Centrifugal Compressors – Chillers

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Centrifugal chiller compressor. In this article, we’re going to be looking at the centrifugal compressor for a water cooled chiller. We are going to be looking in detail about the operation of the compressor, it’s purpose and why it’s important.

Scroll to the bottom to watch the YouTube tutorial on Centrifugal chillers

The compressor is the driving force of the refrigerant around the system. The centrifugal compressor is mounted on the top of the chiller. It’s being fed from the suction line off the evaporator.

Lean how evaporators work here

The refrigerant boils in the evaporator and is sucked into the suction line as a low pressure, slightly superheated vapour. As it enters the compressor is first passes through the vane guides. The refrigerant is then going to enter the compressor body. It gets spun around at high velocity and fly’s off, collecting in the volute. As it enters the volute (the spiral shape of increasing diameter around the perimeter) it slows down and increases in pressure. That pressure forces the prior refrigerant out of the volute and down into the condenser.

Learn how condensers work here

Above you can see a thermal image of a centrifugal compressor on a chiller. Notice the cool, low pressure refrigerant entering into the compressor but as it leaves through the volute and discharge line its temperature has increased.

The compressor is going to compress the refrigerant particles together which is going to make it highly energetic, and increases the temperature. Think of it as packing a lot of thermal energy into a smaller space. That is absolutely key to the operation of a chiller.

Imagine there is a cylinder full of refrigerant gas. As we move the lid and push it downwards, the particles become more closely packed and energised, there’s a lot of collisions occurring between the particles. If you’ve ever used a bike pump you’ll know that the pump will become hot as you force the air into the inner tube.

The reason that high temperature is important is because heat flows from hot to cold. We need the chiller to get rid of the buildings unwanted heat.

The condenser water circuit flows between the condenser and the cooling tower. The cooling tower disperses the heat into the atmosphere. The condenser water leaves the condenser at around 32C and returns at around 27C to pickup more heat.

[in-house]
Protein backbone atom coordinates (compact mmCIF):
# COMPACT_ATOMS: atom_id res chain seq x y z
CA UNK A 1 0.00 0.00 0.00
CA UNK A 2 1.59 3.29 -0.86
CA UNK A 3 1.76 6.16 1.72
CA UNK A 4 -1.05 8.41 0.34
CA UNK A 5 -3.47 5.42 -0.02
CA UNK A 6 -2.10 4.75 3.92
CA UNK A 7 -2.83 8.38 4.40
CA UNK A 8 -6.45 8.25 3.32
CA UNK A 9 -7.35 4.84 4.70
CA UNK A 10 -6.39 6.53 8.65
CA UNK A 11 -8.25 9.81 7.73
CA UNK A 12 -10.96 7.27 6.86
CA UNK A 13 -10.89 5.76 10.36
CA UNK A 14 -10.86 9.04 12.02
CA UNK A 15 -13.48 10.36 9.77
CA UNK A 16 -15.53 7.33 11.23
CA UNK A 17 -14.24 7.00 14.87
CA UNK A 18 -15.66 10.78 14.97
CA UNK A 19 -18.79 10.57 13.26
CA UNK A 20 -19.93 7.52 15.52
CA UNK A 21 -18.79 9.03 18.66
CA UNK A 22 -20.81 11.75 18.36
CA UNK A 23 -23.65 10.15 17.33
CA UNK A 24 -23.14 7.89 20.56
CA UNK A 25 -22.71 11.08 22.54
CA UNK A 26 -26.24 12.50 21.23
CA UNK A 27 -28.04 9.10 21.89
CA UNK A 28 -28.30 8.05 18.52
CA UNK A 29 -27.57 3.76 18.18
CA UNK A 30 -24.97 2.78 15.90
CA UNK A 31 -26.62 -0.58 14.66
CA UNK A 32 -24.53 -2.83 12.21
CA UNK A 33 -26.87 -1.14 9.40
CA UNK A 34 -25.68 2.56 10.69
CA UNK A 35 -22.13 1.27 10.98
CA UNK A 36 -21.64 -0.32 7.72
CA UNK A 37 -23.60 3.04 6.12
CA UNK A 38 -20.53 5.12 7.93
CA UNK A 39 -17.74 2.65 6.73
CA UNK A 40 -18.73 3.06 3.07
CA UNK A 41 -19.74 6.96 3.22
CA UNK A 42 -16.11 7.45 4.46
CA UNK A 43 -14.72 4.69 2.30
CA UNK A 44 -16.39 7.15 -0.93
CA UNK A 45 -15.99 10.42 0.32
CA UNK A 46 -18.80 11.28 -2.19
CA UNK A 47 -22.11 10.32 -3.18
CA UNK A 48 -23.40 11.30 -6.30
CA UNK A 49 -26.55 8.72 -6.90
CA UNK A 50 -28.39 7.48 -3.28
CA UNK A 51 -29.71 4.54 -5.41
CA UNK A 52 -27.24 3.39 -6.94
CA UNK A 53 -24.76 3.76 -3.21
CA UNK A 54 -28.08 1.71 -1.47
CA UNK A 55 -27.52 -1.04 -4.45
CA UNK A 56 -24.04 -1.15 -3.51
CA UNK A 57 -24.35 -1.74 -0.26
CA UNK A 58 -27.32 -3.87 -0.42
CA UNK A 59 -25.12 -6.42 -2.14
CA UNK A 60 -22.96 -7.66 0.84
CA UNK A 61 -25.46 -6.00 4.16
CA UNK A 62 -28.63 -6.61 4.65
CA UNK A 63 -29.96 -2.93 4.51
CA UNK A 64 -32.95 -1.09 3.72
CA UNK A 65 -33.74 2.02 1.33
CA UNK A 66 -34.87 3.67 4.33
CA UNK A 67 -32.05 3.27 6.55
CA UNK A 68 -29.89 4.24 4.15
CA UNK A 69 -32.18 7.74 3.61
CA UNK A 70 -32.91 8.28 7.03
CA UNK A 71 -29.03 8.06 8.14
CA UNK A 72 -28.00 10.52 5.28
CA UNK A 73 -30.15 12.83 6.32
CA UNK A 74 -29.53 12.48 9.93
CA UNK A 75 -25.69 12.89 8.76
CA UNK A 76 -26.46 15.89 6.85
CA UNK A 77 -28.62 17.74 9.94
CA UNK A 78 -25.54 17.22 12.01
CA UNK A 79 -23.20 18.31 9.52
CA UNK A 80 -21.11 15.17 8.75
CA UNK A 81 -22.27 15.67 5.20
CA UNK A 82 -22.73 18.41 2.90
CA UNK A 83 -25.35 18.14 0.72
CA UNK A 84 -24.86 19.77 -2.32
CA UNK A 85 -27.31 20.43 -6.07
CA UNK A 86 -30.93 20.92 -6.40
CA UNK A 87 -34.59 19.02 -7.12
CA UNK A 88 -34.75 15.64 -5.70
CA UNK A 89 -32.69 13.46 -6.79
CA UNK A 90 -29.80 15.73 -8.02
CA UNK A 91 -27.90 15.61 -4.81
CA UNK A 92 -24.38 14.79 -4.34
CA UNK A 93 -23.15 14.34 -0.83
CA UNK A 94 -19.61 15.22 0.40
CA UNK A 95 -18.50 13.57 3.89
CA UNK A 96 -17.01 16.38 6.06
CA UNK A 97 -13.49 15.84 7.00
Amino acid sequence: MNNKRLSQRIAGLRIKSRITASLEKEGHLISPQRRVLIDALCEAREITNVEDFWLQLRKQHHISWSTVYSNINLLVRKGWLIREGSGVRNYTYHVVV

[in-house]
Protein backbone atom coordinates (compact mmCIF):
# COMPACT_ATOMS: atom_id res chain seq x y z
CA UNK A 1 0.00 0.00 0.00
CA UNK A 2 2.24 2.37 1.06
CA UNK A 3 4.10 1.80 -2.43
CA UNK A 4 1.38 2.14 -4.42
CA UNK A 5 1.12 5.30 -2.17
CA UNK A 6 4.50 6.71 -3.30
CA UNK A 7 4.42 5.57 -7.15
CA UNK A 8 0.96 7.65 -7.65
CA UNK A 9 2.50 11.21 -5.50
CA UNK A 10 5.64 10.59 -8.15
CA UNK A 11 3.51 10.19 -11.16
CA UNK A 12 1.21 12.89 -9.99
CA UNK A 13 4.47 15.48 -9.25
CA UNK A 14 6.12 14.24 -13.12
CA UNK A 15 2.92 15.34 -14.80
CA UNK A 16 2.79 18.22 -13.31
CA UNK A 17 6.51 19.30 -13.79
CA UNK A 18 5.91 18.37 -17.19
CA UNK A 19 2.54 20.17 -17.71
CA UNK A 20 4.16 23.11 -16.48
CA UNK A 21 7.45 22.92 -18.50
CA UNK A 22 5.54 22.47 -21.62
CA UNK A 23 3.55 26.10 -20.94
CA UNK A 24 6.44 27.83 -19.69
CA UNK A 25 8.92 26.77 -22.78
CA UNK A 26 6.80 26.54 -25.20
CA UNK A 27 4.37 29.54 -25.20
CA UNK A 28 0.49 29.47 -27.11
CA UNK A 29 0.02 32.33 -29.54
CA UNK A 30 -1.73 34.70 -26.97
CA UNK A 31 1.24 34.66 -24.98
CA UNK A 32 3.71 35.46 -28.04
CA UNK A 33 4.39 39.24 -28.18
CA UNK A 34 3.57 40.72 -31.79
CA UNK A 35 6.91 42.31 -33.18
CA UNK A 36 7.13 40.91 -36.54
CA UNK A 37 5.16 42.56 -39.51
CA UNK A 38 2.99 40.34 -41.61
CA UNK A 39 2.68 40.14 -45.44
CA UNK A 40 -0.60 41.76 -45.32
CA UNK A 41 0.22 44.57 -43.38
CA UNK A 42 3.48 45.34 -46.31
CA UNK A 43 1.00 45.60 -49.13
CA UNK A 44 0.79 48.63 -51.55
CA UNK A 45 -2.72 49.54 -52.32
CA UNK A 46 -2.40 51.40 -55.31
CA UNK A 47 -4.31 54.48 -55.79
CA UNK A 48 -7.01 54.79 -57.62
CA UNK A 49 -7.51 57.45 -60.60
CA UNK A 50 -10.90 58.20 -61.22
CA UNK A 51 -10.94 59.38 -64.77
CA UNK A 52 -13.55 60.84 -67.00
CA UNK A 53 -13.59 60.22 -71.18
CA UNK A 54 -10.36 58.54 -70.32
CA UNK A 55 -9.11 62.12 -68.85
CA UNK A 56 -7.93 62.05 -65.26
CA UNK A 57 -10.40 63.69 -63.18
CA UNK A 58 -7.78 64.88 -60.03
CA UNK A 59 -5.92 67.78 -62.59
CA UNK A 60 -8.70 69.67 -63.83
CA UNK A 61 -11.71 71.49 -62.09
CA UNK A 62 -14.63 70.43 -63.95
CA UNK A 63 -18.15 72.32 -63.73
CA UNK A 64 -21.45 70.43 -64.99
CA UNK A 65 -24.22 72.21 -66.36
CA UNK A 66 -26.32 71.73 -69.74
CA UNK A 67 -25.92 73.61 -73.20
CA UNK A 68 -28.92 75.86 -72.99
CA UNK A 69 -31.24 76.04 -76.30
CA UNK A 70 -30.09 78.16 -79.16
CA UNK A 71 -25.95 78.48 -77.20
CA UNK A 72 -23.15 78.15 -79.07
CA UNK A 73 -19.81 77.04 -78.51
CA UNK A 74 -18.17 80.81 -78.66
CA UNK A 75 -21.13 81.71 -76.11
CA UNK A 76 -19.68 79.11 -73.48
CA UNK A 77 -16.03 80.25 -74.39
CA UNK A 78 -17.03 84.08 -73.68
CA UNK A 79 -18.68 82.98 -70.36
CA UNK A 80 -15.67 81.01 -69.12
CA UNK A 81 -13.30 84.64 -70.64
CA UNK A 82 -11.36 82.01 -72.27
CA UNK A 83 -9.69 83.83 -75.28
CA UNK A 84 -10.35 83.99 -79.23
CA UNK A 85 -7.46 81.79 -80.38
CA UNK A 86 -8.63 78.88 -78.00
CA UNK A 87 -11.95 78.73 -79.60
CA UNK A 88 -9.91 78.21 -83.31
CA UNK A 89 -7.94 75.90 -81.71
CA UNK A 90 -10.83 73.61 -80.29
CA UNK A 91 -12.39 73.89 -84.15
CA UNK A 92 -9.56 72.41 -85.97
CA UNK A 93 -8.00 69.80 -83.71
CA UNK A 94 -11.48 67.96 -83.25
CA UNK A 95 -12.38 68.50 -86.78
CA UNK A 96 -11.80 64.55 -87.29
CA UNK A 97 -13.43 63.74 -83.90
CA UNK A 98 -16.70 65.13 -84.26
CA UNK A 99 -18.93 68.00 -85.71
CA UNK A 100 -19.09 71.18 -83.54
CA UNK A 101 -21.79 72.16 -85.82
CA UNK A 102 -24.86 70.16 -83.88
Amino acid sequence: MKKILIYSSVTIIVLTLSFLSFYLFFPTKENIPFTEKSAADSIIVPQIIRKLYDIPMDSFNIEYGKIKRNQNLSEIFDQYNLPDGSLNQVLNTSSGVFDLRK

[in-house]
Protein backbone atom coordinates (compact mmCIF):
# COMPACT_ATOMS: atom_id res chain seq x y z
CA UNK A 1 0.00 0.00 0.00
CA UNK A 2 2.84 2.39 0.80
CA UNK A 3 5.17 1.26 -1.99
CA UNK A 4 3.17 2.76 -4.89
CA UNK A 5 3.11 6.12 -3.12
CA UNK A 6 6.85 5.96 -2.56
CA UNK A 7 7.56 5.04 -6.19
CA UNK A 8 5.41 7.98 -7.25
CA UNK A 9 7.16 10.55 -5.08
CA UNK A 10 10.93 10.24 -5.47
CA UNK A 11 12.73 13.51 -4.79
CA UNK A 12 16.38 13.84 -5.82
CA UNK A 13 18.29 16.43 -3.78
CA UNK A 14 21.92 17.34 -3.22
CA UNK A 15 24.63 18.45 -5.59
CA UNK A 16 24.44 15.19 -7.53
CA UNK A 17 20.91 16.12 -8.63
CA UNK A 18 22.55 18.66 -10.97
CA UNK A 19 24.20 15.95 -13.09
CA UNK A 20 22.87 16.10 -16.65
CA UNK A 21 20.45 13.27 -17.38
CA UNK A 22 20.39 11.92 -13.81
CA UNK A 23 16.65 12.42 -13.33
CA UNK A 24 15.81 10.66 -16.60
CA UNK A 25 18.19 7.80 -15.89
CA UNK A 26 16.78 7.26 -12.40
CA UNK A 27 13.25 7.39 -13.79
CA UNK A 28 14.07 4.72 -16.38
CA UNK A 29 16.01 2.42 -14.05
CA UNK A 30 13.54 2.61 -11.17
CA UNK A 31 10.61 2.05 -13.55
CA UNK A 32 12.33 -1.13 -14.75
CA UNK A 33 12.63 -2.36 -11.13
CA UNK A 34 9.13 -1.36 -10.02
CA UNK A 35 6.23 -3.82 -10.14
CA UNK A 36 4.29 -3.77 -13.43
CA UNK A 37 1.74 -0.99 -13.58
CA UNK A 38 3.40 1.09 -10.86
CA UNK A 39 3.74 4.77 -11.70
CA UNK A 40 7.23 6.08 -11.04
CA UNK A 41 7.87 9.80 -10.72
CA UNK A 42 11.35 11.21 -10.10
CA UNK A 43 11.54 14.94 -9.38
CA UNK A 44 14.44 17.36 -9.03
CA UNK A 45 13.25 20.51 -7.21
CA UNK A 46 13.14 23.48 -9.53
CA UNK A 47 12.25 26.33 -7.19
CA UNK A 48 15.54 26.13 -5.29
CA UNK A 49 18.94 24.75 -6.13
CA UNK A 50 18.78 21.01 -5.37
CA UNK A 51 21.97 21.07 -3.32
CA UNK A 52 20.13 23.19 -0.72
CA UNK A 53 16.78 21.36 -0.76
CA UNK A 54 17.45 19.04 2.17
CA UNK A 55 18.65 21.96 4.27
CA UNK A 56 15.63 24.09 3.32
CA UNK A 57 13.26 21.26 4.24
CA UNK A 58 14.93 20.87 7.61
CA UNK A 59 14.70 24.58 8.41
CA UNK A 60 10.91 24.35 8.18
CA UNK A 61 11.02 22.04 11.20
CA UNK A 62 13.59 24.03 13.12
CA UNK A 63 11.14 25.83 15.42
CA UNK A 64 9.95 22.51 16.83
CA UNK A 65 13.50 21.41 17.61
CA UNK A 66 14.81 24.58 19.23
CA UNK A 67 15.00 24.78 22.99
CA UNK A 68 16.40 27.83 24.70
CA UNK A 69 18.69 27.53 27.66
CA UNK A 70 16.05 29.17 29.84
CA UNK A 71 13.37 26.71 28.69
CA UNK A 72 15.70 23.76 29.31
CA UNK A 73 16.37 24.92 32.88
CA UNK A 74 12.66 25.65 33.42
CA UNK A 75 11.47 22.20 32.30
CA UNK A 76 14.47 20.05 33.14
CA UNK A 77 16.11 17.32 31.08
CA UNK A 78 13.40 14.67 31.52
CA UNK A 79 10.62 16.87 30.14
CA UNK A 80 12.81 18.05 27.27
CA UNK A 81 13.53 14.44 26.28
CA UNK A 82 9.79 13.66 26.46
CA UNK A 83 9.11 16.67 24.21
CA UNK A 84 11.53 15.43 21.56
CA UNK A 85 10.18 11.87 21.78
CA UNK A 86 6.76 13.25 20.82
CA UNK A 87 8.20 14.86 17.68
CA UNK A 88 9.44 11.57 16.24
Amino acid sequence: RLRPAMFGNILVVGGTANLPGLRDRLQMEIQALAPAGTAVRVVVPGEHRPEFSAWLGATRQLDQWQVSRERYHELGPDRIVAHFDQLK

Because heat flows from hot to cold, that means the refrigerant coming out of the compressor needs to be hotter than the returning condenser water. The only way to do that is to compress the refrigerant to raise the temperature. This will get the thermal energy into a much denser form which makes it easier to transfer over. The higher the temperature difference, the easier it is to transfer thermal energy.

If the refrigerant entering into the condenser was the same temperature as the returning condenser water, the chiller wouldn’t reject any heat so it wouldn’t work. The building will overheat and shut down.

Part of the casing has been removed in the above model to show how the compressor works. The refrigerant flows in through the suction line (hidden) and is sucked into the impeller which rotates. The refrigerant rotates and is flung off the impeller blades.

The refrigerant then hits into the diffuser, which is a small gap running around the perimeter, between the compression chamber and the volute. The diffuser slows the high velocity refrigerant particles down and as that occurs it will transform the velocity into pressure. The refrigerant builds up in the volute and the constant force of the next incoming refrigerant pushes the refrigerant out through the discharge line and into the condenser.

The impeller will come in different diameter sizes. This variation occurs because the different refrigerants have different molecular weights. Different capacity chillers will require different sized lift or head pressure as well as the mass flow rate of the refrigerant through the chiller.

When the impeller spins, its going to have an angular velocity. If you spin something, it wan’t to move away from the centre as far as possible. Think of spinning a rock attached to some string. It moves outward. This is centrifugal force, which is actually just a combination of forces.

In the above illustration we’ve compared some different sized impellers. This calculates the centrifugal force as well as the tangent velocity. Check the video for detailed work through of these calculations.

How much work is done by the compressor?

W can calculate that. It’s the difference in enthalpy between suction line and the discharge line, multiplied by the mass flow rate of the refrigerant.

I’ve shown an example above, however you can find a detailed worked example in the video below.


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